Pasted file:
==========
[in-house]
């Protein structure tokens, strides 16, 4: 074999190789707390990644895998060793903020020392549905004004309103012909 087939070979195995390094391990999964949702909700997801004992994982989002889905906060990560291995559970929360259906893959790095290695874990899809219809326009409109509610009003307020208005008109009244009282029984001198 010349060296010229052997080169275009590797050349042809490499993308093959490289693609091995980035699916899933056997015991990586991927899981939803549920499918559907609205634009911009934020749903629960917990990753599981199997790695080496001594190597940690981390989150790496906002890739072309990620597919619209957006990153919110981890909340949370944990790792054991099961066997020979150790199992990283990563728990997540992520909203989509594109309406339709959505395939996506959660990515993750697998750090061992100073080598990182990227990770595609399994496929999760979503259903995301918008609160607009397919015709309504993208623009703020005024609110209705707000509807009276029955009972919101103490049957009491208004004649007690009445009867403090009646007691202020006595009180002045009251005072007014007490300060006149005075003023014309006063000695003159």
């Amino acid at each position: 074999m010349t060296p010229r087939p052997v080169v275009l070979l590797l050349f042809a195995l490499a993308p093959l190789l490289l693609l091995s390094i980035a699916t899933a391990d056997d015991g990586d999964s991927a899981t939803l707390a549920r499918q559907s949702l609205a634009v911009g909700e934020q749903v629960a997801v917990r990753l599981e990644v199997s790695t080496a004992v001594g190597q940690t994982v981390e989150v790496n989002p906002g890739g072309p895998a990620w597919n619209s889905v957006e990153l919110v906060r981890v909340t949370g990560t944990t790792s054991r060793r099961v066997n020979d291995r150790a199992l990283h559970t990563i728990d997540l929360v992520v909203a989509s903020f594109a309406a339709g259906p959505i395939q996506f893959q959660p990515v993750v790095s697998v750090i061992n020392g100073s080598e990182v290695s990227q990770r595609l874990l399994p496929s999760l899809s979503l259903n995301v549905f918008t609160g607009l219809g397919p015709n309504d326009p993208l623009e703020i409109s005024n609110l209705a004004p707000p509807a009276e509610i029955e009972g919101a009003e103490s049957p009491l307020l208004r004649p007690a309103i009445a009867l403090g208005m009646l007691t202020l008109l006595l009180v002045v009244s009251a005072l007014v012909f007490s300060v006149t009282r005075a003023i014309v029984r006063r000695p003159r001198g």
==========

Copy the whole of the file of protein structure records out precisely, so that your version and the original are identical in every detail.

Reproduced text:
[in-house]
């Protein structure tokens, strides 16, 4: 074999190789707390990644895998060793903020020392549905004004309103012909 087939070979195995390094391990999964949702909700997801004992994982989002889905906060990560291995559970929360259906893959790095290695874990899809219809326009409109509610009003307020208005008109009244009282029984001198 010349060296010229052997080169275009590797050349042809490499993308093959490289693609091995980035699916899933056997015991990586991927899981939803549920499918559907609205634009911009934020749903629960917990990753599981199997790695080496001594190597940690981390989150790496906002890739072309990620597919619209957006990153919110981890909340949370944990790792054991099961066997020979150790199992990283990563728990997540992520909203989509594109309406339709959505395939996506959660990515993750697998750090061992100073080598990182990227990770595609399994496929999760979503259903995301918008609160607009397919015709309504993208623009703020005024609110209705707000509807009276029955009972919101103490049957009491208004004649007690009445009867403090009646007691202020006595009180002045009251005072007014007490300060006149005075003023014309006063000695003159």
């Amino acid at each position: 074999m010349t060296p010229r087939p052997v080169v275009l070979l590797l050349f042809a195995l490499a993308p093959l190789l490289l693609l091995s390094i980035a699916t899933a391990d056997d015991g990586d999964s991927a899981t939803l707390a549920r499918q559907s949702l609205a634009v911009g909700e934020q749903v629960a997801v917990r990753l599981e990644v199997s790695t080496a004992v001594g190597q940690t994982v981390e989150v790496n989002p906002g890739g072309p895998a990620w597919n619209s889905v957006e990153l919110v906060r981890v909340t949370g990560t944990t790792s054991r060793r099961v066997n020979d291995r150790a199992l990283h559970t990563i728990d997540l929360v992520v909203a989509s903020f594109a309406a339709g259906p959505i395939q996506f893959q959660p990515v993750v790095s697998v750090i061992n020392g100073s080598e990182v290695s990227q990770r595609l874990l399994p496929s999760l899809s979503l259903n995301v549905f918008t609160g607009l219809g397919p015709n309504d326009p993208l623009e703020i409109s005024n609110l209705a004004p707000p509807a009276e509610i029955e009972g919101a009003e103490s049957p009491l307020l208004r004649p007690a309103i009445a009867l403090g208005m009646l007691t202020l008109l006595l009180v002045v009244s009251a005072l007014v012909f007490s300060v006149t009282r005075a003023i014309v029984r006063r000695p003159r001198g």